Friday, February 5, 2010

Job Creation Proposal #1: Bonus Tax Depreciation Tied to Payroll Count Increases

The 50% bonus tax depreciation applied to both 2008 and 2009, but goes away, for the most part, in 2010. It’s pretty clear that this bonus tax depreciation hasn’t been a strong job creator in 2009, given the substantial rise in unemployment rates in 2009, while this 50% bonus tax depreciation has been in place. In fact, I think it backfires and tends to be one of the causes of higher unemployment since much of the capital spending here is to permit companies to be more productive, and thus this capital investment spurs them to reduce payroll.

I do think that this 50% bonus tax depreciation was a major player causing the very high 5.7% US GDP rise in the 4Q 2009. Keen CFOs were incentivized to make the capital expenditure purchase in the 4Q 2009 because the 50% bonus tax depreciation was going away, at least they thought. I find it interesting that pundits haven't picked up on this contributing cause of the unusual upward blip in the 4Q 2009 GDP. And then I think these same people who missed this, will also be unpleasantly surprised when the 1Q 2010 US GDP growth will be a bit lower, unless the US Senate and US House start doing their jobs and enact some meaningful job creation incentives, which start having an immediate impact in the 1Q 2010.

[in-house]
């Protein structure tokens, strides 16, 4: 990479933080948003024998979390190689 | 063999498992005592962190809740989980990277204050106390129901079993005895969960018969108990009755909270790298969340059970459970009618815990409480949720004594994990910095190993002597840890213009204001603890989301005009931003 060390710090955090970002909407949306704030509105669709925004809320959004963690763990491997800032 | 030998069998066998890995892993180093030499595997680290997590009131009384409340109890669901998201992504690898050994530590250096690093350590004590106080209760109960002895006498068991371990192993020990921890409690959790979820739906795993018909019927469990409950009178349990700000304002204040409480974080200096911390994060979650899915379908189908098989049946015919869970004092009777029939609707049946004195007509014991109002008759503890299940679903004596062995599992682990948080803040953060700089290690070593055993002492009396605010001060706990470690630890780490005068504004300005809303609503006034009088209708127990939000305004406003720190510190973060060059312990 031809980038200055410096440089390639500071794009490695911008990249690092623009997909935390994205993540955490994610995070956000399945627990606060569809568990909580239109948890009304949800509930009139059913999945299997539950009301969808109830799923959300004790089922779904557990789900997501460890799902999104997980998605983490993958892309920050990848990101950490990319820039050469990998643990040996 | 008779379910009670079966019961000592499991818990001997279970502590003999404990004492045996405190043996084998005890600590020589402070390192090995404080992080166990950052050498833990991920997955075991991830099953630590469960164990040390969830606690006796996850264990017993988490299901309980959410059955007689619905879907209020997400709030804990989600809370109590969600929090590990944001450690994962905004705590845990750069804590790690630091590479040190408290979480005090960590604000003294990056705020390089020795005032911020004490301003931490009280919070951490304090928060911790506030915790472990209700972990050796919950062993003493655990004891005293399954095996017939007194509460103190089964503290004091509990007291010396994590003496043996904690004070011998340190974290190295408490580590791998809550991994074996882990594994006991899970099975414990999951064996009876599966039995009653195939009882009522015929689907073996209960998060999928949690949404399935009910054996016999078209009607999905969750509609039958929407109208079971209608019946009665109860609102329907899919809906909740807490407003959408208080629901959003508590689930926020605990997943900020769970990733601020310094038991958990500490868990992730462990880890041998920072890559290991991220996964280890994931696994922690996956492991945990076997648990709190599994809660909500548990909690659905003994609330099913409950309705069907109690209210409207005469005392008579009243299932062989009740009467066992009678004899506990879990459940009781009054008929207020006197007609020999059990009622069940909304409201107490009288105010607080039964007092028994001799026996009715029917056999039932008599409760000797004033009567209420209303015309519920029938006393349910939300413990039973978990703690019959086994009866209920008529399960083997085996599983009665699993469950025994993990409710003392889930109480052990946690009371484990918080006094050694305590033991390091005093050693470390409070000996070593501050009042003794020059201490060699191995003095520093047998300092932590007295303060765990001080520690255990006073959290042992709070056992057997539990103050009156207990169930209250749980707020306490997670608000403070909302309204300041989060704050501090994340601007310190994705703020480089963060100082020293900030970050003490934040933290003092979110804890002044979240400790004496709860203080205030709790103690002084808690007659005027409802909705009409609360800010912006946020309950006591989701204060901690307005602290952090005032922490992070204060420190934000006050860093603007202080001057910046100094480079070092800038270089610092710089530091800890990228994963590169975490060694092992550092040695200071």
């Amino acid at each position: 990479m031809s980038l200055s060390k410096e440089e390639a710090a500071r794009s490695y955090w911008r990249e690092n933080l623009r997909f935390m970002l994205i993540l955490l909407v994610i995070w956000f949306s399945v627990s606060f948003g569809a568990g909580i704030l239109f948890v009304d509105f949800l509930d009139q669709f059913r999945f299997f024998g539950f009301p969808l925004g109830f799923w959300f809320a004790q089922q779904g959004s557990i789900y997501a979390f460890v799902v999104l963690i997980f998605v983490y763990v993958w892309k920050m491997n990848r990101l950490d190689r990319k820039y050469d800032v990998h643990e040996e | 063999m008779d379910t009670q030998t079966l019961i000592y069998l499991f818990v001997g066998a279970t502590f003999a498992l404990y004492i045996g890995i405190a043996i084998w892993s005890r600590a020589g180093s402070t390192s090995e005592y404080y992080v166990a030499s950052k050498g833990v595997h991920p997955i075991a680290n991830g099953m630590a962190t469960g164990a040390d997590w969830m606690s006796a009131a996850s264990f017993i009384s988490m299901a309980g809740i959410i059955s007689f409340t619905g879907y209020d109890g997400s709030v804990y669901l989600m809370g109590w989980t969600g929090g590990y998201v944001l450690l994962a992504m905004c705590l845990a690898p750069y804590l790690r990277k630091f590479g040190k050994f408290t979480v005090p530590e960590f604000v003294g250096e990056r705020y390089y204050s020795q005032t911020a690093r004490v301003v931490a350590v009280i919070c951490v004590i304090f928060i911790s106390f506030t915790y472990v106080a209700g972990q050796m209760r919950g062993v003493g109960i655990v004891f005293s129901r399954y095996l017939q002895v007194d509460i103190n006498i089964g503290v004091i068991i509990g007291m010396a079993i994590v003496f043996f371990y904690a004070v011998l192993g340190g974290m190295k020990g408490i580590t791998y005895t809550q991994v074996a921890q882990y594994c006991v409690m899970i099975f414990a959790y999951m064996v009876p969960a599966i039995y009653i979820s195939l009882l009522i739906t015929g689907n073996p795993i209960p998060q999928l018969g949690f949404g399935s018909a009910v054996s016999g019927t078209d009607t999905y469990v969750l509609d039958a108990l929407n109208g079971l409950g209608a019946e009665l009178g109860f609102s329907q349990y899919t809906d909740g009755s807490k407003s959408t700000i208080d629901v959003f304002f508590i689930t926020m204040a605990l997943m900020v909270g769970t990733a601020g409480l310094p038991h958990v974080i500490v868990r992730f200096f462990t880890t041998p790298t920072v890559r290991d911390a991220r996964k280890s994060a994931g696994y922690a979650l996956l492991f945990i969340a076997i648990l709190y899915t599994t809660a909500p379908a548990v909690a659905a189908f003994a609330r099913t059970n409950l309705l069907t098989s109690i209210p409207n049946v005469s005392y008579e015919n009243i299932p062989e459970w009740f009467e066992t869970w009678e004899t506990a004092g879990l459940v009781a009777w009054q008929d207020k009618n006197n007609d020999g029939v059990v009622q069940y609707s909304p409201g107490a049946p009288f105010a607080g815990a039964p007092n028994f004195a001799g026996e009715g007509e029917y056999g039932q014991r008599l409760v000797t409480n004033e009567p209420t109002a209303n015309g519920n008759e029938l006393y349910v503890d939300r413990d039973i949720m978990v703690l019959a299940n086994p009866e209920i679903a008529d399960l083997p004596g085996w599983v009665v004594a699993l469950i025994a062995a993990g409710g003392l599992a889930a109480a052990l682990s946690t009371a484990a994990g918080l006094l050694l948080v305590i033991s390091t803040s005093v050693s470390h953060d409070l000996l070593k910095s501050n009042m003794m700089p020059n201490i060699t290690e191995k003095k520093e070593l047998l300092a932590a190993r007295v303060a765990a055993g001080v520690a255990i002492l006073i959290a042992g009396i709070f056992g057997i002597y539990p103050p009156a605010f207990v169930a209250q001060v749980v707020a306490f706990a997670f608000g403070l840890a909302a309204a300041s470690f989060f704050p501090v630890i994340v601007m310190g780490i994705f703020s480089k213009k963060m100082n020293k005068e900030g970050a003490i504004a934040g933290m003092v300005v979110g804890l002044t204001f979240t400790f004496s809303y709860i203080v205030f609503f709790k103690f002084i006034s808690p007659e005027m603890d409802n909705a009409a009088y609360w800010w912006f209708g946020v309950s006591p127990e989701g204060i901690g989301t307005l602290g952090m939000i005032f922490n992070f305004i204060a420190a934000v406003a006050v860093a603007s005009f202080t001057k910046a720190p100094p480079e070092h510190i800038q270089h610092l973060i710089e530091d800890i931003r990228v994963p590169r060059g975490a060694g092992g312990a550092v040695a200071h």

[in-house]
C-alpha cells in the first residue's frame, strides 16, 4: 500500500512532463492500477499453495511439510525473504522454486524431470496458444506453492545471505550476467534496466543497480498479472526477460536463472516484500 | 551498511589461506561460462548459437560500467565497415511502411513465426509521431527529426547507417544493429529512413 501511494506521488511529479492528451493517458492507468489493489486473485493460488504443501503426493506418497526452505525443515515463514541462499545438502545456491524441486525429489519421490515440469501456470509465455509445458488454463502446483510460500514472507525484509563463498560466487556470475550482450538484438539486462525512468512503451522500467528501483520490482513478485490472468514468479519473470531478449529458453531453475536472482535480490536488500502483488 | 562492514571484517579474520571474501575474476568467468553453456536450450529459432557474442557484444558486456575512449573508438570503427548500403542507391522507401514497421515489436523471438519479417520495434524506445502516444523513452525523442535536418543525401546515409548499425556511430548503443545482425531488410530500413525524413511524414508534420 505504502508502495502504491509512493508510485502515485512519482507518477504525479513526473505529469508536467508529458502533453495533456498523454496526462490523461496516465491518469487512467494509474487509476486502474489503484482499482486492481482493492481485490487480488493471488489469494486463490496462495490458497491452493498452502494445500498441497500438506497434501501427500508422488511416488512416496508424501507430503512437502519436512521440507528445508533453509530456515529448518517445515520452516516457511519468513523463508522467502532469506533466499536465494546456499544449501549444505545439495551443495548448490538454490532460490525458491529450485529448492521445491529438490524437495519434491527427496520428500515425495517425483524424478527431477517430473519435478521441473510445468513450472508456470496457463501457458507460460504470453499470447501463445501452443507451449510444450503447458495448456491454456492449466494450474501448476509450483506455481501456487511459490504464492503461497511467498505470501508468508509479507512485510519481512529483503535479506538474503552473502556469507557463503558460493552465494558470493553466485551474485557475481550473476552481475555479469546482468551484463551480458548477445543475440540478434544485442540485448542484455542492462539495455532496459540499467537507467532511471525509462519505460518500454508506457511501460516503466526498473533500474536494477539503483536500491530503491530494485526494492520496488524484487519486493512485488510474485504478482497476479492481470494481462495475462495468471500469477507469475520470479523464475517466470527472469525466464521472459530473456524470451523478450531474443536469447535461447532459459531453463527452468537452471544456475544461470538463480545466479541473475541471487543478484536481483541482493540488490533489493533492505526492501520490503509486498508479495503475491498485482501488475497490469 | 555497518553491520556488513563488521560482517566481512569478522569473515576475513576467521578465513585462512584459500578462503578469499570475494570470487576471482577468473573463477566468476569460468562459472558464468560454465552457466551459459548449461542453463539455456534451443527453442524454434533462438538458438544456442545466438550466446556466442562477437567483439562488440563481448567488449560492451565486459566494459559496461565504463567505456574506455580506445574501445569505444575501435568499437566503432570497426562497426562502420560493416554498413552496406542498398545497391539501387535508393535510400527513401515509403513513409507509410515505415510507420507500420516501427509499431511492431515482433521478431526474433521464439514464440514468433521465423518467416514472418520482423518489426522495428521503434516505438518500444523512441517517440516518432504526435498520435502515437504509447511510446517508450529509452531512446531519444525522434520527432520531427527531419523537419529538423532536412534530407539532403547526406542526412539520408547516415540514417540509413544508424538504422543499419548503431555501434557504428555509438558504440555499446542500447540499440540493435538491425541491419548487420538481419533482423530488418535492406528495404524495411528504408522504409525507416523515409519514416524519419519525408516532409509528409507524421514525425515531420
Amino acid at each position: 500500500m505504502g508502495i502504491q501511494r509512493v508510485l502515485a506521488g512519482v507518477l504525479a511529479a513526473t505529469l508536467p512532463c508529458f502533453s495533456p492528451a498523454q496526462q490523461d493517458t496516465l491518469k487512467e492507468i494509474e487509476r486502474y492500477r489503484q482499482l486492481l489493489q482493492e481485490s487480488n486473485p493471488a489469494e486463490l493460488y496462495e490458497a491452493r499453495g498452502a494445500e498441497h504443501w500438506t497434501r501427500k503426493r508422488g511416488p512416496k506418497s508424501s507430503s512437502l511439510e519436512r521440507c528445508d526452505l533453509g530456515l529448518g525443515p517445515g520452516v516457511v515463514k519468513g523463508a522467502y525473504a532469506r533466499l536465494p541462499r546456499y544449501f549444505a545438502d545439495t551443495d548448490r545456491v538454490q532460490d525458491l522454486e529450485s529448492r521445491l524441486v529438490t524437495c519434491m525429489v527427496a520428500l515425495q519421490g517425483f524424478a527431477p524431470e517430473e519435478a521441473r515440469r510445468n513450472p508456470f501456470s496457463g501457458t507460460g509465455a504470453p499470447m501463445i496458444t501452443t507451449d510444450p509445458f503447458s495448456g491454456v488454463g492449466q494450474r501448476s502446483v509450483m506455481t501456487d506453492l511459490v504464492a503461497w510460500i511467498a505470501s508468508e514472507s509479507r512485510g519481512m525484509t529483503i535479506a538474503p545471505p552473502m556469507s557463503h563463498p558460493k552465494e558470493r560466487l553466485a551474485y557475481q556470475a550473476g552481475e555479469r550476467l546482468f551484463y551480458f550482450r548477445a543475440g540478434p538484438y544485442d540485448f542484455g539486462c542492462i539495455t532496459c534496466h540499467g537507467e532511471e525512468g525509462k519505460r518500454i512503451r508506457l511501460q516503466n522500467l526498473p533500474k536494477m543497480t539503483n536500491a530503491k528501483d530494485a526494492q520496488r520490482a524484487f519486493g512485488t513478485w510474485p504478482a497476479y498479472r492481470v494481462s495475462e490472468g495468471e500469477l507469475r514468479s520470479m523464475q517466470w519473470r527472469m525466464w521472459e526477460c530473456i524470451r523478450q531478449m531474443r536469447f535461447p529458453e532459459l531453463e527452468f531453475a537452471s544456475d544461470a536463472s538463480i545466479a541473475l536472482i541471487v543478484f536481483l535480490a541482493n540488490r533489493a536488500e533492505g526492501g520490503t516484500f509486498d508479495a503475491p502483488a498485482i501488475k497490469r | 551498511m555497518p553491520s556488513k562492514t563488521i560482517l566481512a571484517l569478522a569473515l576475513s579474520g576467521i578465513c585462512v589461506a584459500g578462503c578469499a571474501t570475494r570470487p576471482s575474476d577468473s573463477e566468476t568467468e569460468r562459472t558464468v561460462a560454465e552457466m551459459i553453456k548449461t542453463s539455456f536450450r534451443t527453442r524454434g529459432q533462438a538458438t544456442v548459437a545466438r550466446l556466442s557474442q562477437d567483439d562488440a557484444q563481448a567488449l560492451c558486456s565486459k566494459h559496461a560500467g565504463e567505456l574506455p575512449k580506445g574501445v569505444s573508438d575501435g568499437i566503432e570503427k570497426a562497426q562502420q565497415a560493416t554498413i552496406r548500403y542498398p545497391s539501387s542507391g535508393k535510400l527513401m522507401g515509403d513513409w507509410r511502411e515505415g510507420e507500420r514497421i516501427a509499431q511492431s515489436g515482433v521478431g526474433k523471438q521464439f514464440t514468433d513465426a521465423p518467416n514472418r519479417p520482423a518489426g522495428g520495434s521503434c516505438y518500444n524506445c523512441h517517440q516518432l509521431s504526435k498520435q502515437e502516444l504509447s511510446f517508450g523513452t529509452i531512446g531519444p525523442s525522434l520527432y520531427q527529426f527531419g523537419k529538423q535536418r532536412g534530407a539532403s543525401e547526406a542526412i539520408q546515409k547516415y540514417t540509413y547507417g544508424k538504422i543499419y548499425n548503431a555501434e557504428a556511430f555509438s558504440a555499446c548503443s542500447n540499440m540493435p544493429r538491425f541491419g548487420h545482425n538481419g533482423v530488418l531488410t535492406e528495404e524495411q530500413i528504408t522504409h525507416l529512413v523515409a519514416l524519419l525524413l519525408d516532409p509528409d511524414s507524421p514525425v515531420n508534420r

My recommendation here is to reinstate, on a more limited but also more targeted basis, an even more energized, sustainable job-creating bonus tax depreciation scheme for all 2010 purchases (yes, that’s by both large and small businesses) of new property depreciable under MACRS that has a Recovery Period of seven years or less (i.e. Three-Year Property, Five-Year Property, and Seven-Year Property), of any external computer software, of any external computer software development costs, or of any external web site development costs. When you check out the Tax Code, you'll see, these three MACRS property categories are pretty all encompassing.

However, this bonus tax depreciation for 2010 would be earned only if the company also generates a minimum number of new US full-time jobs, exclusive of those from business acquisitions, in the 2010 quarter the eligible asset is placed in service.